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Published October 27, 2010
Data Source(s): High Plains Regional Climate Center
Temperatures since the water year began on October 1 have been between 45 and 60 degrees Fahrenheit across northern New Mexico, the eastern border of Arizona, and much of the Colorado Plateau (Figure 1a). Southern and eastern New Mexico and the Mogollon Rim in Arizona experienced temperatures between 60 and 70 degrees F, while southeastern Arizona has been between 65 and 70 degrees F. The southwest deserts and lower Colorado River in Arizona have been between 75 and 85 degrees F. These temperatures are unseasonably warm for October, running 0–6 degrees F warmer than average across Arizona and New Mexico (Figure 1b).
The past 30 days have been similarly warm, generally measuring 0–6 degrees F warmer than average across the entire Southwest except one small area in southwestern New Mexico (Figure 1c). However, this spot appears to be an interpolation error as all the closest measuring stations depicted in Figure 1d record above-average temperatures. The warm temperatures are due to high pressure and generally clear skies, but with greater-than-average humidity across the Southwest. Subtropical moisture has been streaming into the region for the past 30 days, causing dew points to rise, which in turn elevates temperatures. Without the two major cold storm systems that came across the region between September 21 and 24 and October 3 and 8, temperatures would have been much higher across the region. The storms finally brought fall conditions to the Southwest, and temperatures in the 90s are not expected to return until spring.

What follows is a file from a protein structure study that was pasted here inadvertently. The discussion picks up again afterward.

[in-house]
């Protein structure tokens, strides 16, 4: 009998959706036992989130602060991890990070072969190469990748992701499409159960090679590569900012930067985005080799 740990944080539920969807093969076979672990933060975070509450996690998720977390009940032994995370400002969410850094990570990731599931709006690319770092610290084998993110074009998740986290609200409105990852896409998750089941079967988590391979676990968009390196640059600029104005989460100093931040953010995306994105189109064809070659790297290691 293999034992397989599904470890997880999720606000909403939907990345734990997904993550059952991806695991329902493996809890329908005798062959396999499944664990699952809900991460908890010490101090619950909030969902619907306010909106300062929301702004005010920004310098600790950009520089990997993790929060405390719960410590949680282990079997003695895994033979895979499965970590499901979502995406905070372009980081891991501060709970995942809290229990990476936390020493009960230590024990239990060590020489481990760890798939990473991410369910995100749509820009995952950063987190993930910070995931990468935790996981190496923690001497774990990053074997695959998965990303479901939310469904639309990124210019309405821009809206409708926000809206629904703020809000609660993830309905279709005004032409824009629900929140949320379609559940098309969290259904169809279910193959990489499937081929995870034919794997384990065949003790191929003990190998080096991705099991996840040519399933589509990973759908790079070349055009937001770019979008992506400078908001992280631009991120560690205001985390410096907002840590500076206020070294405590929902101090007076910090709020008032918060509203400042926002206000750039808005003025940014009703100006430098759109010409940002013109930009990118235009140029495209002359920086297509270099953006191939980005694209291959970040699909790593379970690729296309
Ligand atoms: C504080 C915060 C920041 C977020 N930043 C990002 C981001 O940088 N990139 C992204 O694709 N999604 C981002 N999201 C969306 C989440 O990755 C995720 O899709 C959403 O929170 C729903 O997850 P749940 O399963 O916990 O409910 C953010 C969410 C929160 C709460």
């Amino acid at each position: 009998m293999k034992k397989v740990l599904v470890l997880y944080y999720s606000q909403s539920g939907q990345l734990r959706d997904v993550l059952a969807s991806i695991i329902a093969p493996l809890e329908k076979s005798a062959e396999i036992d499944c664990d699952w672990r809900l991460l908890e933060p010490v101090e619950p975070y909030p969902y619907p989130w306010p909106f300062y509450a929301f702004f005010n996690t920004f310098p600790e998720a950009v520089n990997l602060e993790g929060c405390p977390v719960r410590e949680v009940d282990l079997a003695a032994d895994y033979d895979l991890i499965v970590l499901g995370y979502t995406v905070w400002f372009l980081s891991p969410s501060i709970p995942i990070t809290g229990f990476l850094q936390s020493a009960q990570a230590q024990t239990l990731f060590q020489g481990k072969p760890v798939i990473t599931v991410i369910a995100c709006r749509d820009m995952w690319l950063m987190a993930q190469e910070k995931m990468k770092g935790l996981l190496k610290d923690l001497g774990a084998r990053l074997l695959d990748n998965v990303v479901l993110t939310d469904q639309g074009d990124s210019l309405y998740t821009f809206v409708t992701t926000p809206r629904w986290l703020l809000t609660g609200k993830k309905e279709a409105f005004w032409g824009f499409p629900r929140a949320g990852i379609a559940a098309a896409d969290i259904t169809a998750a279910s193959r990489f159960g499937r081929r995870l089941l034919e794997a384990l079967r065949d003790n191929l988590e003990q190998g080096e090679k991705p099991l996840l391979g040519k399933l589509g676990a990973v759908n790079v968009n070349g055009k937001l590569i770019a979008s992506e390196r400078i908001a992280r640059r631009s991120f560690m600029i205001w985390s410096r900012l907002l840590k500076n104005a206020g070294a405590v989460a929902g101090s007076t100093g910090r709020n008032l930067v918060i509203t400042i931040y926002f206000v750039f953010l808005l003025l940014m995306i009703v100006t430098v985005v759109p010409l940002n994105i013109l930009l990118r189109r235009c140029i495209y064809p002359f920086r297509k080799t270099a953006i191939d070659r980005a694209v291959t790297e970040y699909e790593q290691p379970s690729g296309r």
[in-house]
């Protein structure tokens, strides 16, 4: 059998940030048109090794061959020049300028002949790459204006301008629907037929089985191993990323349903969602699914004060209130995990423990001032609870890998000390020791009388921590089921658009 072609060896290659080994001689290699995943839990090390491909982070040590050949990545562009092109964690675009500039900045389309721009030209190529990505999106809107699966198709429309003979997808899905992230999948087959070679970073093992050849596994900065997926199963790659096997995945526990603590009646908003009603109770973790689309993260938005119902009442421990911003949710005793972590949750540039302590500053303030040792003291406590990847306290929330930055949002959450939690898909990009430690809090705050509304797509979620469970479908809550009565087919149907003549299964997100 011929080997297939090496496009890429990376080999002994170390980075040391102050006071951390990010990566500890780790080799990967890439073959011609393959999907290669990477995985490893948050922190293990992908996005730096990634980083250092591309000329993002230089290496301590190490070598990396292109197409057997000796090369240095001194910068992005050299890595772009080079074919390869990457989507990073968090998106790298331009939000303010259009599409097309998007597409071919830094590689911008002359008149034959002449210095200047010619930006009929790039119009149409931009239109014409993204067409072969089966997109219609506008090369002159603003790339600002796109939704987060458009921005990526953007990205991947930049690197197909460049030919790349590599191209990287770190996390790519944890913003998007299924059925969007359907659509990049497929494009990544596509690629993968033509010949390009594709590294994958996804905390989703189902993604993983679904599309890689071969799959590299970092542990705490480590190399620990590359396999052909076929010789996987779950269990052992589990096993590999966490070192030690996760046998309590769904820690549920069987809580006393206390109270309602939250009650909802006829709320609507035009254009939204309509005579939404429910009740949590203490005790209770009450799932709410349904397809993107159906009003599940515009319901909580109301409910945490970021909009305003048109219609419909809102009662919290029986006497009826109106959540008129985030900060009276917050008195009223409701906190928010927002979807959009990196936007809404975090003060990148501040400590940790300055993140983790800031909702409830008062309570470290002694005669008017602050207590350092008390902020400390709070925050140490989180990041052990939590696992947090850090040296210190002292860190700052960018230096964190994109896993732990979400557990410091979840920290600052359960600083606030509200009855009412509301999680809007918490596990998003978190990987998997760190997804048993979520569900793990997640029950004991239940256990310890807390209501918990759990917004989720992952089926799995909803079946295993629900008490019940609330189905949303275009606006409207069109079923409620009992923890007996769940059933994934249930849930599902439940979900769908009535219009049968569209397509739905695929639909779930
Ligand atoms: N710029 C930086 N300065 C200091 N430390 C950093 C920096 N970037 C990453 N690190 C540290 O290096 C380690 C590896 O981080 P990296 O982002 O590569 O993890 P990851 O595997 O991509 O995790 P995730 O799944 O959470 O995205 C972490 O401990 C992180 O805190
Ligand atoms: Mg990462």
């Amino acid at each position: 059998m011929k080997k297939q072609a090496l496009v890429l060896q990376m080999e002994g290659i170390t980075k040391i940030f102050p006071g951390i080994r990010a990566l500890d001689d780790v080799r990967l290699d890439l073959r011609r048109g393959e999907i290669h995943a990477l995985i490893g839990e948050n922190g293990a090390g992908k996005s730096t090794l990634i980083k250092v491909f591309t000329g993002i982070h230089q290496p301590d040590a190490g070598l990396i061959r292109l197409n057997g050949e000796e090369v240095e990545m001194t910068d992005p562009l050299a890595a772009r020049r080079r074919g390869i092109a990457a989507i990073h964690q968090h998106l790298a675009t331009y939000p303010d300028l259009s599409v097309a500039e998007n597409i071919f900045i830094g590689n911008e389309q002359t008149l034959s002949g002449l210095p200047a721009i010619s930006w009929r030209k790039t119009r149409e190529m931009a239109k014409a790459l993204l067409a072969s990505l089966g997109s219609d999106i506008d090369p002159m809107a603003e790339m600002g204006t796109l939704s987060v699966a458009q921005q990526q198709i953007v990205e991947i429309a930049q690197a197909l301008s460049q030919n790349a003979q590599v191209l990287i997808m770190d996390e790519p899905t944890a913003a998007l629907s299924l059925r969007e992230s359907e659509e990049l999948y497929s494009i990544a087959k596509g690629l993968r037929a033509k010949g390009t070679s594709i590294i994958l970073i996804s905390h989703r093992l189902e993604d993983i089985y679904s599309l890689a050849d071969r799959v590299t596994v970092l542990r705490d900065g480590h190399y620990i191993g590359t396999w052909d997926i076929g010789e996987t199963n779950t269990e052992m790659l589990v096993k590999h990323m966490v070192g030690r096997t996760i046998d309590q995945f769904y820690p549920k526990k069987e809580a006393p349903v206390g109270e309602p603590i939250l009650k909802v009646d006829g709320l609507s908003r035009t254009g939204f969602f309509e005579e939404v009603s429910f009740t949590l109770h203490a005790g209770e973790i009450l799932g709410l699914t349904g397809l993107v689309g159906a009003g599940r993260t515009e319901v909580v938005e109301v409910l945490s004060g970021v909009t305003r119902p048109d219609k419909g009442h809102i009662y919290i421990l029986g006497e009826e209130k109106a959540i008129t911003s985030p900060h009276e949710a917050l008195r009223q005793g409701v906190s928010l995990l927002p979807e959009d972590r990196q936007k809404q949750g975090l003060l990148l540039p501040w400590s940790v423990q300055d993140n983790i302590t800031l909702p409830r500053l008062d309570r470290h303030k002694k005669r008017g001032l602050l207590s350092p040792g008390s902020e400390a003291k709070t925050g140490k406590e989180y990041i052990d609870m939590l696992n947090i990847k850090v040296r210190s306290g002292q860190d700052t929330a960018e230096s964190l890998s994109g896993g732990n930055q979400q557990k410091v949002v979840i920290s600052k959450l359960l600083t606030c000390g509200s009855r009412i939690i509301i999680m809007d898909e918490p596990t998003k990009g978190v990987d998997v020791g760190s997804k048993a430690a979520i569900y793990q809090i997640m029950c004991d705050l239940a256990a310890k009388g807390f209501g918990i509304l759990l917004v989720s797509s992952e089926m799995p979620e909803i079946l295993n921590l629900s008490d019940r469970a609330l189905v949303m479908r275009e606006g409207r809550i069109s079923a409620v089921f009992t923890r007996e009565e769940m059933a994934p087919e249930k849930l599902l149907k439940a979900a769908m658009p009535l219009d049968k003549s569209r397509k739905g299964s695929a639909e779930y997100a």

The water year begins on October 1 and ends on October 30 of the following year. Water year is more commonly used in association with precipitation; water year temperature can be used to measure the temperatures associated with the hydrological activity during the water year.
Average refers to the arithmetic mean of annual data from 1971–2000. Departure from average temperature is calculated by subtracting current data from the average. The result can be positive or negative.
The continuous color maps (Figures 1a, 1b, 1c) are derived by taking measurements at individual meteorological stations and mathematically interpolating (estimating) values between known data points. The dots in Figure 1d show data values for individual stations. Interpolation procedures can cause aberrant values in data-sparse regions.
These are experimental products from the High Plains Regional Climate Center.
Southwest Climate Outlook Staff
- Michael Crimmins, UA Extension Specialist
- Stephanie Doster, Institute of the Environment Editor
- Gregg Garfin, Founding Editor, Institute of the Environment
- Zack Guido, Managing Editor, CLIMAS Associate Staff Scientist
- Nancy J. Selover, Arizona State Climatologist
- Jessica Dollin, CLIMAS Publications Assistant
- Dave Dubious, New Mexico State Climatologist
Please direct your Southwest Climate Outlook comments and suggestions to Zack Guido.
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